Why Devils’ AHL coach believes Brett Seney will be a successful pro

Why Devils’ AHL coach believes Brett Seney will be a successful pro

By Chris Ryan – NJ.com

Mark Dennehy will get to know a lot of new players as prospects as the Devils’ new AHL coach in Binghamton. Lucky for him, there’s already one player he knows very well.

Dennehy watched forward Brett Seney develop firsthand as his head coach at Merrimack College for the past four years, and now both have been reunited within the Devils’ organization

Seney signed with the Devils at the end of his senior season, while Dennehy was hired as the Binghamton Devils coach after being let go at Merrimack.

Devils owner Josh Harris said extending the contract of forward and NHL MVP Taylor Hall will be a high priority during the 2019 offseason.

After seeing Seney progress from his recruitment through his collegiate career, Dennehy believes the Devils have a player who fits exactly what the team wants.

“What I’m proudest of with Brett is, No. 1, he’s an unbelievable competitor,” Dennehy said. “Tom (Fitzgerald) mentioned what New Jersey’s looking for. I’m looking for the same thing. He plays his tail off, he wants to play fast. He’s incredibly dynamic, and he really worked on getting stronger.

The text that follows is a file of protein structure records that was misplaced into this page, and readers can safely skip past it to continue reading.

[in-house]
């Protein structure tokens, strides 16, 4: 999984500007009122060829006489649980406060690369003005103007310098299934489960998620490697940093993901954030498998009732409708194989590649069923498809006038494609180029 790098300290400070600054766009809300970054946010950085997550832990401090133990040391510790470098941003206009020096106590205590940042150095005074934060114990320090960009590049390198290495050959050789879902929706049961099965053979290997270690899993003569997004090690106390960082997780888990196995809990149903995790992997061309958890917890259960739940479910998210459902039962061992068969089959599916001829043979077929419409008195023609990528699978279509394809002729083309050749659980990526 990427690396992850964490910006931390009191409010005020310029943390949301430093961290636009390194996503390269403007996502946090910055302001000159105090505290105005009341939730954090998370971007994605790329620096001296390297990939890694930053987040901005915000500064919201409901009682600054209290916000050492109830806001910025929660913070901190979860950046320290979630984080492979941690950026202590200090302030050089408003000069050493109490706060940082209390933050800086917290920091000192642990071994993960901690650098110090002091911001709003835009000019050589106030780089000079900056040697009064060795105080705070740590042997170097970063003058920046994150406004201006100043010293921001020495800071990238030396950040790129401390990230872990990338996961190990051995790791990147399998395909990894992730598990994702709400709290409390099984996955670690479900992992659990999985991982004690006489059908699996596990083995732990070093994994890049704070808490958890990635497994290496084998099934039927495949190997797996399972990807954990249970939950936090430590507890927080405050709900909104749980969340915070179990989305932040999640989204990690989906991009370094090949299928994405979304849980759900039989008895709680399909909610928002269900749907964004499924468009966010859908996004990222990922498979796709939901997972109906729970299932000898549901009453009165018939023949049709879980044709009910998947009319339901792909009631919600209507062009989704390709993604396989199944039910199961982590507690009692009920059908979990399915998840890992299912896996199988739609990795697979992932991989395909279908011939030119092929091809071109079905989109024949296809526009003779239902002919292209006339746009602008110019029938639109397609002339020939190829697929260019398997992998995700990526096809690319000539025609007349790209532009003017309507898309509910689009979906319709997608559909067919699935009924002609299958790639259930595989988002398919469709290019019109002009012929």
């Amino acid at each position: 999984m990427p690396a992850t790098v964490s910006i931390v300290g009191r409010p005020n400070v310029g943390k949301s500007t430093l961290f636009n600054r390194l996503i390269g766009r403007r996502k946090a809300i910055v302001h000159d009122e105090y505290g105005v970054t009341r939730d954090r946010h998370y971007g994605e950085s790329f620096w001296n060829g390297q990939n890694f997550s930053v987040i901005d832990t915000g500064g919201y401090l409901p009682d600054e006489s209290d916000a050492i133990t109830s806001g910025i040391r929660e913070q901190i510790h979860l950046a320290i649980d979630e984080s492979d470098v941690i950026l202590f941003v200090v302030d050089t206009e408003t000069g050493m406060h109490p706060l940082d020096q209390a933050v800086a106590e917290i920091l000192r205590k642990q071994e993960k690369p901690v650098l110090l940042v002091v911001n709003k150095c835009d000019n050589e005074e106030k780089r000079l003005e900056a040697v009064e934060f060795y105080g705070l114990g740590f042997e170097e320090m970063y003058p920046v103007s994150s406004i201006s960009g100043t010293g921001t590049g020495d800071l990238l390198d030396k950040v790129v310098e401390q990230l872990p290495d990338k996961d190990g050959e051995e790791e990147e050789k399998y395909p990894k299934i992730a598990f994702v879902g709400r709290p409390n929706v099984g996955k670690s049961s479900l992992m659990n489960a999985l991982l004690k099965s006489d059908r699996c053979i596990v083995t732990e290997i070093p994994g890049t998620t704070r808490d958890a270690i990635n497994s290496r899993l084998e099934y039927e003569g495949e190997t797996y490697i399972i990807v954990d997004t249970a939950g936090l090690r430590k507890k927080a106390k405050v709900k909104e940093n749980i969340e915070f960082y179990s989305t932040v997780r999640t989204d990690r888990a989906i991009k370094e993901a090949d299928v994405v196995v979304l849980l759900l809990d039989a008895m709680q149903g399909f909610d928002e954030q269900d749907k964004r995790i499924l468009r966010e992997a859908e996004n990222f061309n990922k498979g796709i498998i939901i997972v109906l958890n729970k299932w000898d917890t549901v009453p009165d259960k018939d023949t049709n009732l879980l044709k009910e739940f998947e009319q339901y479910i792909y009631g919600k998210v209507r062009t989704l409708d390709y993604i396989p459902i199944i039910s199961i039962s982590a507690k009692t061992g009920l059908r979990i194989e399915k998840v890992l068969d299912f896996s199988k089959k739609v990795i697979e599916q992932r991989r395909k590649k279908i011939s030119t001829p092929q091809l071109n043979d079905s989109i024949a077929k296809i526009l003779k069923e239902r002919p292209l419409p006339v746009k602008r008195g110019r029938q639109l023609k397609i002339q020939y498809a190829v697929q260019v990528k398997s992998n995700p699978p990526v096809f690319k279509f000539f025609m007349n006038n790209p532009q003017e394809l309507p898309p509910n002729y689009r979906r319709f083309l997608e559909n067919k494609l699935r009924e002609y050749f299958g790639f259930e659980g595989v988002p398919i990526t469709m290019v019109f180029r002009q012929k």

When Seney was committed to Merrimack, Dennehy thought the forward was going to take an extra year before making his debut as a freshman. But Seney ended up joining the team as a younger player, playing his freshman campaign the season before he was drafted in the sixth round by the Devils.

Seney led Merrimack in scoring for all four seasons before making the quick decision to sign with the Devils when his senior year ended.

That allowed him to play in 12 AHL games at the end of the season, and Dennehy made a few trips to watch him play, well before he had any inkling that he’d be coaching in Binghamton next season.

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Dennehy quickly saw that AHL coaches Rick Kowalsky and Sergei Brylin were having an impact on Seney, and Dennehy expects Seney to keep absorbing knowledge at the pro level.

“He was already doing two or three things a couple games into his pro career that I tried to get him to do for four years,” Dennehy said. “A lot of it has to do with, he knows now that this is his chance, and he’s one of these kids that’s willing to do whatever it takes.”